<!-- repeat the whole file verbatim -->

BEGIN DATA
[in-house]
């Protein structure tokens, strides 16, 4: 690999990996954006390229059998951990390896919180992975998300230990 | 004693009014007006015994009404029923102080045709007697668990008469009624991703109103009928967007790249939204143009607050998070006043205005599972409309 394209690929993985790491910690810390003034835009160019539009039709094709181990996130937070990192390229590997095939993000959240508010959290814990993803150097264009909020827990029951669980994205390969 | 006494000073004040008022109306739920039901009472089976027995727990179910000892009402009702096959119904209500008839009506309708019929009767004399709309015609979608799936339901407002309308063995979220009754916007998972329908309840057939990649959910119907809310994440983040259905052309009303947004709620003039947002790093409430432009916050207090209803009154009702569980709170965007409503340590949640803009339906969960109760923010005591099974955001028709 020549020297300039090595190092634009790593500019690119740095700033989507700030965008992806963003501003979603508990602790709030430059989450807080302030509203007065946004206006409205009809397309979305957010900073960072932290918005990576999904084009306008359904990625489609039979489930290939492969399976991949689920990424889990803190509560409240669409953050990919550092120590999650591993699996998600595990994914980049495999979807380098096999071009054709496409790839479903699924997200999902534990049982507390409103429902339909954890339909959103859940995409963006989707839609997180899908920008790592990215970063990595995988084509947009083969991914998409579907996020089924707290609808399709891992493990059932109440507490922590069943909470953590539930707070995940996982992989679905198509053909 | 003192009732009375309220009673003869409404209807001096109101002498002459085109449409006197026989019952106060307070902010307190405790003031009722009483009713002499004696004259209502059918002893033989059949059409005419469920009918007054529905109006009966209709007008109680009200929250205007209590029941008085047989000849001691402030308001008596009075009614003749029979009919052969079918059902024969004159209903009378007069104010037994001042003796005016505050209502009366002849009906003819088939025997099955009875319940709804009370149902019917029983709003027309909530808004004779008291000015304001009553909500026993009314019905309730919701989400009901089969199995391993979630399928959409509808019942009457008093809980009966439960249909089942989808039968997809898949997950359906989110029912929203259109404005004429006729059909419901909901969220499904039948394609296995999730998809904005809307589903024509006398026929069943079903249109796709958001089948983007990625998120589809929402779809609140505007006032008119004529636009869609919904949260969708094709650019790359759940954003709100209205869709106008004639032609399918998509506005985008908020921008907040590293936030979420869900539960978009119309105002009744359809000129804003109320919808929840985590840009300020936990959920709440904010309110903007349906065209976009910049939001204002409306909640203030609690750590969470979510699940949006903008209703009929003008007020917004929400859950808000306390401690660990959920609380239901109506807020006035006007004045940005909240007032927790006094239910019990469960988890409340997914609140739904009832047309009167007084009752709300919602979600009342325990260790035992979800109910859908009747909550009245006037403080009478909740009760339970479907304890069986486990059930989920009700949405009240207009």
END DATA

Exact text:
[in-house]
């Protein structure tokens, strides 16, 4: 690999990996954006390229059998951990390896919180992975998300230990 | 004693009014007006015994009404029923102080045709007697668990008469009624991703109103009928967007790249939204143009607050998070006043205005599972409309 394209690929993985790491910690810390003034835009160019539009039709094709181990996130937070990192390229590997095939993000959240508010959290814990993803150097264009909020827990029951669980994205390969 | 006494000073004040008022109306739920039901009472089976027995727990179910000892009402009702096959119904209500008839009506309708019929009767004399709309015609979608799936339901407002309308063995979220009754916007998972329908309840057939990649959910119907809310994440983040259905052309009303947004709620003039947002790093409430432009916050207090209803009154009702569980709170965007409503340590949640803009339906969960109760923010005591099974955001028709 020549020297300039090595190092634009790593500019690119740095700033989507700030965008992806963003501003979603508990602790709030430059989450807080302030509203007065946004206006409205009809397309979305957010900073960072932290918005990576999904084009306008359904990625489609039979489930290939492969399976991949689920990424889990803190509560409240669409953050990919550092120590999650591993699996998600595990994914980049495999979807380098096999071009054709496409790839479903699924997200999902534990049982507390409103429902339909954890339909959103859940995409963006989707839609997180899908920008790592990215970063990595995988084509947009083969991914998409579907996020089924707290609808399709891992493990059932109440507490922590069943909470953590539930707070995940996982992989679905198509053909 | 003192009732009375309220009673003869409404209807001096109101002498002459085109449409006197026989019952106060307070902010307190405790003031009722009483009713002499004696004259209502059918002893033989059949059409005419469920009918007054529905109006009966209709007008109680009200929250205007209590029941008085047989000849001691402030308001008596009075009614003749029979009919052969079918059902024969004159209903009378007069104010037994001042003796005016505050209502009366002849009906003819088939025997099955009875319940709804009370149902019917029983709003027309909530808004004779008291000015304001009553909500026993009314019905309730919701989400009901089969199995391993979630399928959409509808019942009457008093809980009966439960249909089942989808039968997809898949997950359906989110029912929203259109404005004429006729059909419901909901969220499904039948394609296995999730998809904005809307589903024509006398026929069943079903249109796709958001089948983007990625998120589809929402779809609140505007006032008119004529636009869609919904949260969708094709650019790359759940954003709100209205869709106008004639032609399918998509506005985008908020921008907040590293936030979420869900539960978009119309105002009744359809000129804003109320919808929840985590840009300020936990959920709440904010309110903007349906065209976009910049939001204002409306909640203030609690750590969470979510699940949006903008209703009929003008007020917004929400859950808000306390401690660990959920609380239901109506807020006035006007004045940005909240007032927790006094239910019990469960988890409340997914609140739904009832047309009167007084009752709300919602979600009342325990260790035992979800109910859908009747909550009245006037403080009478909740009760339970479907304890069986486990059930989920009700949405009240207009």